Skip to main content.
4 Tips for College Students – How to Avoid Common Scams

4 Tips for College Students – How to Avoid Common Scams

Written by Laura Mael, SW Regional Director, BBB Serving Wisconsin

4 Tips for College Students – How to Avoid Common Scams

College students are intelligent young adults. As parents, we assume that means they are capable of avoiding the schemes of scammers – they know better than that, right? Not necessarily. They might know all about the latest piece of technology and how to use it or know how to solve the quadratic equation, but knowing that not everything online is true and that not every person is trustworthy– well, sometimes they don’t always know that.  In their rush to be independent and on their own, they often fall prey to nefarious tricksters who rely on their willingness to trust first and ask questions later.

The most recent scam against college students involves callers posing as government representatives (or even FBI agents) claiming that the student is delinquent on their student loans, taxes or even overdue parking tickets.  Students have even been threatened by callers with arrest or not being able to graduate from school if these fees are not paid immediately.

In an attempt to make these claims appear credible, the caller claims to have specific student information and uses a telephone number that is “spoofed” to look like a real FBI field office.  Students can easily fall victim to this scam because of the high pressure tactics used by the scammer.

This is only one example of a long list of scams targeting college students: scams related to non-existent scholarships, social media, identity theft and credit card rip-offs – anything that might scare the student into sharing personal information.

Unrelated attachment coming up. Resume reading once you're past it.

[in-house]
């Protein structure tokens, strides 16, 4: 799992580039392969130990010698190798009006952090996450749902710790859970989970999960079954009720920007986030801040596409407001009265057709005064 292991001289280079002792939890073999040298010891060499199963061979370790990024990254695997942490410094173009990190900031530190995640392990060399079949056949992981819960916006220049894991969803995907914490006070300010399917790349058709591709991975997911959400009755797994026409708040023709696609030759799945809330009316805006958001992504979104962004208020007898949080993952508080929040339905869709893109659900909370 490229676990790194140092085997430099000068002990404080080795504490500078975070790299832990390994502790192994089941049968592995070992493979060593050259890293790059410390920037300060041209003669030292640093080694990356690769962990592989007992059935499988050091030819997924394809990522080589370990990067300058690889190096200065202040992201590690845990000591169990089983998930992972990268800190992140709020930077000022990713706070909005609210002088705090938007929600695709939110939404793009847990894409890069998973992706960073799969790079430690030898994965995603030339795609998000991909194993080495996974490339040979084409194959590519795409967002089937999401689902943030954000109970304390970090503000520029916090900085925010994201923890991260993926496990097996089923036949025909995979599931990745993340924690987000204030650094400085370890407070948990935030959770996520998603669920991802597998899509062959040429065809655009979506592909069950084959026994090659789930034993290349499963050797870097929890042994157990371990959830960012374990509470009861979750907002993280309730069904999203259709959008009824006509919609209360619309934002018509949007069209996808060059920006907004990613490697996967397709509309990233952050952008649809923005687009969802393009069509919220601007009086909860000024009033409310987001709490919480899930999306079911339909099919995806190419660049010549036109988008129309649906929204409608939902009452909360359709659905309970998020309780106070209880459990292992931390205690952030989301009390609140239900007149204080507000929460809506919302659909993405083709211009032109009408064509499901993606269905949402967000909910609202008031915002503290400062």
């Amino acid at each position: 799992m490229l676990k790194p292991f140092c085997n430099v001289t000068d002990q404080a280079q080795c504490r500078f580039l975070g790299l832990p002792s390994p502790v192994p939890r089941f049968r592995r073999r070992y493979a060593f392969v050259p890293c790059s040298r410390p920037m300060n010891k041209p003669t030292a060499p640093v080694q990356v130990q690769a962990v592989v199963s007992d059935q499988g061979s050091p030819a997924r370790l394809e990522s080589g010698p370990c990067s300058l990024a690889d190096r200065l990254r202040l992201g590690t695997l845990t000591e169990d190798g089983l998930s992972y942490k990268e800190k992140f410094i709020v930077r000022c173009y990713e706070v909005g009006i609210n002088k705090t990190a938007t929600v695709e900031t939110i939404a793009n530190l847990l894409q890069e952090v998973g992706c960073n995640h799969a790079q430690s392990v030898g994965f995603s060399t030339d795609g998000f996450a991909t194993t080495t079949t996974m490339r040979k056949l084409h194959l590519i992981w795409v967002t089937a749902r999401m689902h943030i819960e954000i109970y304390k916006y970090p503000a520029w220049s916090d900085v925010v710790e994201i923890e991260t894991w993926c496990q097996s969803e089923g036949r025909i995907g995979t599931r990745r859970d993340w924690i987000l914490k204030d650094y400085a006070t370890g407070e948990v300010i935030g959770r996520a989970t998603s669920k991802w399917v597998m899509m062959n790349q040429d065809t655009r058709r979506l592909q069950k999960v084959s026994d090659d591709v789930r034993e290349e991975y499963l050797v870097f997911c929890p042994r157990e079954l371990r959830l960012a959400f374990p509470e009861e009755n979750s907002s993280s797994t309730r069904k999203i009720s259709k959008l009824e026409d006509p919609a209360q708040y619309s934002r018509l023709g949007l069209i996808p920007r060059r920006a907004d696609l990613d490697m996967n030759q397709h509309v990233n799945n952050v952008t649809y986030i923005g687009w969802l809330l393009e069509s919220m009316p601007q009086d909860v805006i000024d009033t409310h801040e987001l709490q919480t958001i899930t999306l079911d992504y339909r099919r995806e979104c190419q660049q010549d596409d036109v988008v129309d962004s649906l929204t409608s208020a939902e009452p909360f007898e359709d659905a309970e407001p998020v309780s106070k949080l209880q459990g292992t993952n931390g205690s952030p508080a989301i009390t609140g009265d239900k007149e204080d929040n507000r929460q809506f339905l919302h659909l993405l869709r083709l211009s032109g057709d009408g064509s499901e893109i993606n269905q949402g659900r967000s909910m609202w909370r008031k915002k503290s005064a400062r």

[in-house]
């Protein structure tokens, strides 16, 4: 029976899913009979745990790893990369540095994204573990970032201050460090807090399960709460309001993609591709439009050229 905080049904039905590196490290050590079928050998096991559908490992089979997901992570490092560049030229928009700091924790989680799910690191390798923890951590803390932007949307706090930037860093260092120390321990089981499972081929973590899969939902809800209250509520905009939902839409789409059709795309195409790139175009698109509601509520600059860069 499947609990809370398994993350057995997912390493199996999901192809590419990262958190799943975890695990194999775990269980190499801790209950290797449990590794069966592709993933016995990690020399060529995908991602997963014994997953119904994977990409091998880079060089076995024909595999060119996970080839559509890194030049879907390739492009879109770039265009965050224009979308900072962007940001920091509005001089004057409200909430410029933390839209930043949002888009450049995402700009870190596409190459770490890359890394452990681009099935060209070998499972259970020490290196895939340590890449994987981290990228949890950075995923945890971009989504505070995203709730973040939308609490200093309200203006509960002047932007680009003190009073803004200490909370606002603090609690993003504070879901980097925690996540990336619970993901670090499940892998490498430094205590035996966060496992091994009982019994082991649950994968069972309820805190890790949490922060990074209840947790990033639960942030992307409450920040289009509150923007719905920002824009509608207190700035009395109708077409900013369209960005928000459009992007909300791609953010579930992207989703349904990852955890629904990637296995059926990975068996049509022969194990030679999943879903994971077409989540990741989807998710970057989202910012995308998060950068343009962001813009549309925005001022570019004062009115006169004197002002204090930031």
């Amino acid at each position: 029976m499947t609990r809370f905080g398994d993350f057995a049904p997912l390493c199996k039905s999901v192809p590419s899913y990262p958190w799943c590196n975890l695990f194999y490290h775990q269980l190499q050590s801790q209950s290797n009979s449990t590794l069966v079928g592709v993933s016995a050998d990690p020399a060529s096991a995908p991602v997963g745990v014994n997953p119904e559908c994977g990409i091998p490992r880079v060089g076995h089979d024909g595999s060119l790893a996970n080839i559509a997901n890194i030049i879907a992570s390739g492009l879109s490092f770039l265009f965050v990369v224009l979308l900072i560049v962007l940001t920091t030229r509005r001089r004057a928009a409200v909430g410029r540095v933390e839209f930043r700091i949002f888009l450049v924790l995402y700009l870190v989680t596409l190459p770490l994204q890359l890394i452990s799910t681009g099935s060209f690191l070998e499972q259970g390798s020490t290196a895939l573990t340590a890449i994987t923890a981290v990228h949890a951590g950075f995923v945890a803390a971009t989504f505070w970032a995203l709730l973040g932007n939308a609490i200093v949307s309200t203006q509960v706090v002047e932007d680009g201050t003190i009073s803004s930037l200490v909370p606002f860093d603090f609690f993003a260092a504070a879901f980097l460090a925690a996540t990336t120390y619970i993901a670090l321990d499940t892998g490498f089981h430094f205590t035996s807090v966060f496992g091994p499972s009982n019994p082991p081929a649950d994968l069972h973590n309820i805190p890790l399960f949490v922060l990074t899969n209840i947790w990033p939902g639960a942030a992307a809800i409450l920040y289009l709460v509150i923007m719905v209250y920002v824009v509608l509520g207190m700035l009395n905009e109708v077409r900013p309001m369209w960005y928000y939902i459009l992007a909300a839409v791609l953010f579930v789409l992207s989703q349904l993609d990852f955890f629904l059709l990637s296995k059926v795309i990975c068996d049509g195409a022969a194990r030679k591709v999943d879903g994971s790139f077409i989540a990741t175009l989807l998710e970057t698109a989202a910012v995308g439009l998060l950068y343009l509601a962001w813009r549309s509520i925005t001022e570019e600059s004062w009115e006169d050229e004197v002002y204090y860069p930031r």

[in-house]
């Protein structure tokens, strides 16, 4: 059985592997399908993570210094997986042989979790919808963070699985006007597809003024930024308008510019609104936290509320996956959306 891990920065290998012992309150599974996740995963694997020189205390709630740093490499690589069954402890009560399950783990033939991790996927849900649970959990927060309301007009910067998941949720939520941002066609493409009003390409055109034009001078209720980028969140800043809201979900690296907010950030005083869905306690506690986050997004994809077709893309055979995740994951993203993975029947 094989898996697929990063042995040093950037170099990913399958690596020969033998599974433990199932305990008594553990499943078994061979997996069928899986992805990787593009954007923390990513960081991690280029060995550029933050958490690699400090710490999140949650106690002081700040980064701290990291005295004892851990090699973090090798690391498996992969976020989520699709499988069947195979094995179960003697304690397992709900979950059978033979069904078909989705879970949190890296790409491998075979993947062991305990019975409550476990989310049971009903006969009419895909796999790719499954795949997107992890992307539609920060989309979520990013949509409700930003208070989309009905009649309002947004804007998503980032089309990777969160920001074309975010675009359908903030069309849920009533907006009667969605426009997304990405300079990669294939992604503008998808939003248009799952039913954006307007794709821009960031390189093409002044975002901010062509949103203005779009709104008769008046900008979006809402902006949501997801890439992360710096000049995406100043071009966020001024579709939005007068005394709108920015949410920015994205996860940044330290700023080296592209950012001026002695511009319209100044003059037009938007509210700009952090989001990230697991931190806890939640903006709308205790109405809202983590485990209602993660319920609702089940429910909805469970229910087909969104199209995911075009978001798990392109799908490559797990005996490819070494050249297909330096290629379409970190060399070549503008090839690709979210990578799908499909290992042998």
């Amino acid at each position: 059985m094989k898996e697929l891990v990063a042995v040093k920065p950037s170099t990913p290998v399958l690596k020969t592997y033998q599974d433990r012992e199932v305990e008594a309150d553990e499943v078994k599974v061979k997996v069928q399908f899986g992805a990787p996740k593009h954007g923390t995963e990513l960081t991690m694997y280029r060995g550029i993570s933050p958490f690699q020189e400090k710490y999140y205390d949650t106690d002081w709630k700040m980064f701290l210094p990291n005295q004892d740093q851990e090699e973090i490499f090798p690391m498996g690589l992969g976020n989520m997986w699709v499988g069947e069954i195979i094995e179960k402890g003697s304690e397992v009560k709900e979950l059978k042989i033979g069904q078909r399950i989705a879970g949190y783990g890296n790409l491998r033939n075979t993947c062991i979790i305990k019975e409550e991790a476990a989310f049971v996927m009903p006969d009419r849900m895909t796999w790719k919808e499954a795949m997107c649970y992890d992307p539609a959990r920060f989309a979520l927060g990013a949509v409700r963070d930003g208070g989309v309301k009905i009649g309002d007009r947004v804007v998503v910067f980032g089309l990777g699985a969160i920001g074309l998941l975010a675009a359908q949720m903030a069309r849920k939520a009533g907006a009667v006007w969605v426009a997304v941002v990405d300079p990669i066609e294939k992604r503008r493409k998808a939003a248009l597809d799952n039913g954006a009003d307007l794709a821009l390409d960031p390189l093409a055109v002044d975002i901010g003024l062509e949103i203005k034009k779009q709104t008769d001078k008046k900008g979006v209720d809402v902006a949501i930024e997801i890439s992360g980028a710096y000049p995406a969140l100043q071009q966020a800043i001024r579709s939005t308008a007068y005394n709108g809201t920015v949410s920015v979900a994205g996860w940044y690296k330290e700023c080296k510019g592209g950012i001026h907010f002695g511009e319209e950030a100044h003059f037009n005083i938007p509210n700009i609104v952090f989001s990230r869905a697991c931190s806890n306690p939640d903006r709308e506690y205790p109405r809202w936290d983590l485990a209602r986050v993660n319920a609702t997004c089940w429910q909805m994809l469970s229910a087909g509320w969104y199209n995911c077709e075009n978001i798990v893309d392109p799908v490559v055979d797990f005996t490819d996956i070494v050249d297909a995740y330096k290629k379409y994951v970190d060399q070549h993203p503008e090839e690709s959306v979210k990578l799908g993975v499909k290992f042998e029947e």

But, it doesn’t have to be scary.  Here are some great tips to keep students alert, safe and smart when it comes to common scams:

  1. The FBI does not call private citizens requesting money (neither does the IRS or any other government agency). They will put their request in writing and typically send it by certified mail or a real officer will come knocking on your door and “serve” you with papers. (If this happens, be sure to see their credentials or dial 911 to verify that the person in front of you really is an officer).
  2. Never give out unsolicited requests for personal information to callers that you don’t know.  Ask for it in writing, and then call someone to help you verify the company is real.  A friend, family member, the police department (use the non-emergency number of course!) or the Better Business Bureau in your area or (414) 847-6000.
  3. Know that there are people waiting to rip you off. Unfortunately, scammers are ever-present today, coming door-to-door, calling your phone, or online.
  4. Question anything that doesn’t feel right or that you are unfamiliar with.  If the caller is unwilling to answer your questions that should be the first “red flag” so pay attention!

Who to contact if you or your college student suspect they are being scammed? Your local Better Business Bureau is a great place to start!  Go online or call us to research before you fall victim to common scams like these: or (414) 847-6000.

More blog posts

Still have questions?  Email Us  |  Visit your neighborhood branch.  |  877.672.2265
Online Banking Login
  Locate a North Shore Bank branch in your neighborhood. Locations
& ATMs
Contact North Shore Bank. Contact
  Interest Rates Rates Open your account or apply for a loan. Open
  Ask Us A Question FAQs Learn more about our Video Teller system. 70 Hours,
7 Days a
Top Frequently Asked Questions
Buying a home? We can help!
Learn more about North Shore Bank's products and services.
Contact a Mortgage Loan Professional to get you started on the path to home-ownership.
Online Bill Pay
Named one of American Banker's Best Banks to Work For in 2015

Routing Number: 275071356    Customer Service: 877.672.2265
Routing Number: 275071356 | Customer Service: 877.672.2265 | Member FDIC | Copyright North Shore Bank